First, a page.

Changing careers can be rewarding and exciting. The best way to make the change successfully is to imagine that you are the person in charge of hiring. What would you want to know about someone? What would it take for you to take a chance on them? Why should they hire someone with less hands-on experience? Ask yourself those questions and use the answers to market yourself.

Have you had trouble changing careers? Please share your thoughts in the comments.


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  • Melissa Kennedy
    Melissa Kennedy
    Thanks Tcharly for the well thought out comment. Although I don't recommend using an objective statement, the rest of your advice was spot-on. Using your network to find job opportunities is always a good way to go.
  • Tcharly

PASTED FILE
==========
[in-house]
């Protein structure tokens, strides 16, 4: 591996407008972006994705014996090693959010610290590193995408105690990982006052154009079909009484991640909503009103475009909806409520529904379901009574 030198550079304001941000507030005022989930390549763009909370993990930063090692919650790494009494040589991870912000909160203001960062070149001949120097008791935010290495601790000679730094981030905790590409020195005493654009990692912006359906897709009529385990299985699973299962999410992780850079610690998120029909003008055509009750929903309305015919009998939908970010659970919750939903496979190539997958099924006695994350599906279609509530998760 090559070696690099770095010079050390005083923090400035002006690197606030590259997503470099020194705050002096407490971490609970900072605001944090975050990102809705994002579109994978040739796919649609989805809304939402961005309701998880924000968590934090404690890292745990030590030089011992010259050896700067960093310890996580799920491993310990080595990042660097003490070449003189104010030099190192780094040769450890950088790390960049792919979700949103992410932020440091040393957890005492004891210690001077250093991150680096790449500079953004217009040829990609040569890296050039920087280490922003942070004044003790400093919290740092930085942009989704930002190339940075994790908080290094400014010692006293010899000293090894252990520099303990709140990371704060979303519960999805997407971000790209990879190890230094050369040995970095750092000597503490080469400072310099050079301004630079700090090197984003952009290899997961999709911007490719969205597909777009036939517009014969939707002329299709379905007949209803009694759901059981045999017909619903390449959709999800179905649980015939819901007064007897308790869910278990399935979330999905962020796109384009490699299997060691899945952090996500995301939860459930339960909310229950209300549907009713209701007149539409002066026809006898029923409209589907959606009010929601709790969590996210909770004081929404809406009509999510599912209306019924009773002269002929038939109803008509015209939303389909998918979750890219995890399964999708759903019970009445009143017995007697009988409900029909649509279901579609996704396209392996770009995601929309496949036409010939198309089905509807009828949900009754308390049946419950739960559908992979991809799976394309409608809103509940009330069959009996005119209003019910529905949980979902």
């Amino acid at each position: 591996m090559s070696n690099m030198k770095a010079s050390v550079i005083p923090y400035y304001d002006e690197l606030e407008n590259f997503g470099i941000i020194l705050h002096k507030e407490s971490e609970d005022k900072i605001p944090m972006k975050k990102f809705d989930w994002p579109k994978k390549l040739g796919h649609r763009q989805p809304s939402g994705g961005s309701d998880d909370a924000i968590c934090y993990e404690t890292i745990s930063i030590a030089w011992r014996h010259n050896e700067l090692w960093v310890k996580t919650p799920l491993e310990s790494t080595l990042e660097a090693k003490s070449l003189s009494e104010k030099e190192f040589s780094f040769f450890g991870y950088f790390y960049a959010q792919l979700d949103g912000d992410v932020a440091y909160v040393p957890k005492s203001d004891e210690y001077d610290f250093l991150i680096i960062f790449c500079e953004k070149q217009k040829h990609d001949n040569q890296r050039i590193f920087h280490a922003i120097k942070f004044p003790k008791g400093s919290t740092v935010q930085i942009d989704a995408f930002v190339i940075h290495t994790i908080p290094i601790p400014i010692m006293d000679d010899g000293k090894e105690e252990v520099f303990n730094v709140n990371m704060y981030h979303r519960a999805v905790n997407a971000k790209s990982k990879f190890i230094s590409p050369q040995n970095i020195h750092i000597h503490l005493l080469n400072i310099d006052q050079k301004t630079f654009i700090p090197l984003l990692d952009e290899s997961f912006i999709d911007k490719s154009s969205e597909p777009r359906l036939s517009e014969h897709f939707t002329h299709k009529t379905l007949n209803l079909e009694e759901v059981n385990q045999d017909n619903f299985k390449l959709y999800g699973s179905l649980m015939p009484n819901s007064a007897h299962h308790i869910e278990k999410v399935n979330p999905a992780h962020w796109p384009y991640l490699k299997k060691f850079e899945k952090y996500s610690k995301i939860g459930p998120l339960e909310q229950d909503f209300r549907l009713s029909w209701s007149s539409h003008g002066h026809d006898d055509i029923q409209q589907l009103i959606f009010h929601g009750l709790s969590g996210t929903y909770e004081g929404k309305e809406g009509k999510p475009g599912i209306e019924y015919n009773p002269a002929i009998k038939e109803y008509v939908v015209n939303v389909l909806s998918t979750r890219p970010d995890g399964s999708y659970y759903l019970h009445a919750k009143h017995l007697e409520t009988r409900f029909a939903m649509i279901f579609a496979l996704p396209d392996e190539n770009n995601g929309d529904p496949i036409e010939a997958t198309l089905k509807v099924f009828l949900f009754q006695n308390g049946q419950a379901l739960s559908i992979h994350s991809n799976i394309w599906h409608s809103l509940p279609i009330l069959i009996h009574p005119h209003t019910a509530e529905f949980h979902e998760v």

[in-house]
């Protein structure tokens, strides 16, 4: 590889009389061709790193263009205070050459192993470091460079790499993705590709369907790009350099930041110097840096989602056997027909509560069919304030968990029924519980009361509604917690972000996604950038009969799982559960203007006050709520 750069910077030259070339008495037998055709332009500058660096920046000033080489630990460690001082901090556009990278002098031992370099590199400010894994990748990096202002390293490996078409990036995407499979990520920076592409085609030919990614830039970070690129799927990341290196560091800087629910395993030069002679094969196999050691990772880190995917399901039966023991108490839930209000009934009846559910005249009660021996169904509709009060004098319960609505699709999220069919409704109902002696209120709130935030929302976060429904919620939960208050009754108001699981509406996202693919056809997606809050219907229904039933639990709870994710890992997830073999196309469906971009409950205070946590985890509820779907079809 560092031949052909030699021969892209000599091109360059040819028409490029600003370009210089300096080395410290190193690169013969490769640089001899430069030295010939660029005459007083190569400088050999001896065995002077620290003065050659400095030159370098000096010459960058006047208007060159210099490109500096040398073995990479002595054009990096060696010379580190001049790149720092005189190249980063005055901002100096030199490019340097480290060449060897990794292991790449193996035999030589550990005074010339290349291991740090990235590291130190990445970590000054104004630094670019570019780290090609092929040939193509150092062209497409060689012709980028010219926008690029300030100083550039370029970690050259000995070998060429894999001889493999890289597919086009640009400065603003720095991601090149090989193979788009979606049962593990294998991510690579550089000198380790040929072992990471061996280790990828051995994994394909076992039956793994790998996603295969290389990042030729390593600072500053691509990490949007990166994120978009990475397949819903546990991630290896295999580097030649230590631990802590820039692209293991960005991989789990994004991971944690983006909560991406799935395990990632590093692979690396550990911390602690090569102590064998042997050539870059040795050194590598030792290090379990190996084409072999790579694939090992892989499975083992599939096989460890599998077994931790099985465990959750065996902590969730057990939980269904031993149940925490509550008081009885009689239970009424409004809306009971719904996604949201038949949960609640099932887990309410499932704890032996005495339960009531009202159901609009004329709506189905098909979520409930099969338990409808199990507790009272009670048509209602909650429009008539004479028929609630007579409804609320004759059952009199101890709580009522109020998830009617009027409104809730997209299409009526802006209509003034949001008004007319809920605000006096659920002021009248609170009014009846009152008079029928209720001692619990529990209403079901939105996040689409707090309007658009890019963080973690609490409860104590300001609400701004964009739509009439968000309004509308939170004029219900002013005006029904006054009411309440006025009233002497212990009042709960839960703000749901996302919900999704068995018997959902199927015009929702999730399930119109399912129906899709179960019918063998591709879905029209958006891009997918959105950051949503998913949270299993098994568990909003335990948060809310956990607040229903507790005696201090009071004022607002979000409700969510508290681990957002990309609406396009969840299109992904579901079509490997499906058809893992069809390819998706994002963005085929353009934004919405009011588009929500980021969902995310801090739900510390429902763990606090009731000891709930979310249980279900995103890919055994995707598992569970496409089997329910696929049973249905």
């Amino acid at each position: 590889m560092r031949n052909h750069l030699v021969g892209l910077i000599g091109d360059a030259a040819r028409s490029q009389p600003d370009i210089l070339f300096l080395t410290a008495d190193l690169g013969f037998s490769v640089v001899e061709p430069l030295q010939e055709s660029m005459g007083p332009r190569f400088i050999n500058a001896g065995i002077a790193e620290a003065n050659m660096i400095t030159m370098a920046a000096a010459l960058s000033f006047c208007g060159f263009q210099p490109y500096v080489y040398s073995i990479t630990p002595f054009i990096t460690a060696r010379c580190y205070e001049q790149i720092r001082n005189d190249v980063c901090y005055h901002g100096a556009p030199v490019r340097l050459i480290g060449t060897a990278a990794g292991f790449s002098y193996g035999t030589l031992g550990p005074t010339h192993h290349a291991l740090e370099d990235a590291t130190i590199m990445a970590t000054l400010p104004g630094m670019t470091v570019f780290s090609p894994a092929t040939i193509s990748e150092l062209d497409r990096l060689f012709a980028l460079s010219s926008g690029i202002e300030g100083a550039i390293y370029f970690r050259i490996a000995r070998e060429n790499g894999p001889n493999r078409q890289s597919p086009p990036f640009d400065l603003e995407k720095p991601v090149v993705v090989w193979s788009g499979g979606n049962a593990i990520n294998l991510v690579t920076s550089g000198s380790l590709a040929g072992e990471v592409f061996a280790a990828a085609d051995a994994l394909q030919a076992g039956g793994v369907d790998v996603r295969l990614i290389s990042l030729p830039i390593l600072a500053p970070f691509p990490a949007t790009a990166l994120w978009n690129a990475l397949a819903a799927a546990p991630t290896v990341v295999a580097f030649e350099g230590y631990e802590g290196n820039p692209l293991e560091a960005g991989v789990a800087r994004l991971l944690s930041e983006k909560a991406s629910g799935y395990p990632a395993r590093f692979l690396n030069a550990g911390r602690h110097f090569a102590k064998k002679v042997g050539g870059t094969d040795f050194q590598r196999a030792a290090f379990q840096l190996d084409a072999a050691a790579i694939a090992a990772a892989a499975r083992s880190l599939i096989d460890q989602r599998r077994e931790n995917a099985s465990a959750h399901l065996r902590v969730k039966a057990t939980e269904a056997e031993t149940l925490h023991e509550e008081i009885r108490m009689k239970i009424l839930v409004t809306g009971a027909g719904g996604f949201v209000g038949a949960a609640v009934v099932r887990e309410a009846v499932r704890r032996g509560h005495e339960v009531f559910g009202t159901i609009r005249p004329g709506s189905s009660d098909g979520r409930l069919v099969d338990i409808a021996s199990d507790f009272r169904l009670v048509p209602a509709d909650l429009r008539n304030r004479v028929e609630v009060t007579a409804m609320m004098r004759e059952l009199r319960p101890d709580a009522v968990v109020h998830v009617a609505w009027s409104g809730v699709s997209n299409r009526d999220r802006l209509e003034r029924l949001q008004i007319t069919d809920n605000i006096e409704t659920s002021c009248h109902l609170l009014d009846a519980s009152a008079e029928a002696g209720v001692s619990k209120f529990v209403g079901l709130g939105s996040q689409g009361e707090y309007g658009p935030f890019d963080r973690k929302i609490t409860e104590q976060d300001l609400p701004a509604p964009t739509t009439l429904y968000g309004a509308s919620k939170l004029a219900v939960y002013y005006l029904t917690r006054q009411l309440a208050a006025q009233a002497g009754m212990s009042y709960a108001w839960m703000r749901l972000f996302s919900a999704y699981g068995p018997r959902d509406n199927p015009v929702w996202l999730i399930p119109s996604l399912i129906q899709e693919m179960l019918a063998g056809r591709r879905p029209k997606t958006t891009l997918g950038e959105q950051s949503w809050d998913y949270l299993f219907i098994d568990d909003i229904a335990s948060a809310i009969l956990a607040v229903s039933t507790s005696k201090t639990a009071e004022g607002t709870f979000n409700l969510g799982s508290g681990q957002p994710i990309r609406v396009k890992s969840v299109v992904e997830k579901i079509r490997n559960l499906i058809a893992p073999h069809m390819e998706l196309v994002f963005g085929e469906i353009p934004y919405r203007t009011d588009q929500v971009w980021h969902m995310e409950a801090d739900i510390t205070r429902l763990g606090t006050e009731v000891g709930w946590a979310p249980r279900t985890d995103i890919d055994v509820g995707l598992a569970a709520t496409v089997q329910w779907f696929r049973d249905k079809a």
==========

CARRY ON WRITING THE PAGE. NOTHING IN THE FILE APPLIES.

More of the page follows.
Does your school have a caerer services/placement office? They should have counselors who can help you look over your resume and may even know of local organizations who are hiring!I suggest you also research alumni from your school and see if they know anyone or perhaps work for a company you would like to work for. They can inform you about their work and the companies they work for and what they like/dislike. To actually create the resume, google has many templates that you can use as a guide. Some hints include:-Get a free email account with a  business  email. Typically these are your first name and last.  SkaterDude  or  HornyBoy4U  as email addresses won't help you being taken seriously!-Tweak your resume to reflect the job that you want. List jobs, internships, volunteering activities, memberships all related to your field. You can add other extra curriculars not directly related under  additional experience -It can help if you create a specific Objective for what you're looking for. They can be vague as  Seeking entry level position at a management company  or as specific as  Seeking  an administrative assistant position with X company .-It seems to be a toss up as to whether or not you should go with 1 page or not. Typically 1 page is all that is required (and is all that is requested), but if you have a lot of experience, then 2 pages won't hurt. -Omit  References on Request . This is a basic  no duh  sort of thing and a lot of time HR managers won't really care to contact them. (Try to keep a list of references handy for interviews in case they ask.) If you do get indications that the interviewer will contact them or if you feel you have a good shot at the job, it's courteous to let your references know. -Keep your options open. Check your local paper,,,,,, contact alumni, talk to your professors and instructors, friends, the career counselors, old places you've worked/volunteered. Most openings are never advertised because people are hired through who they know. It's maddening, but true.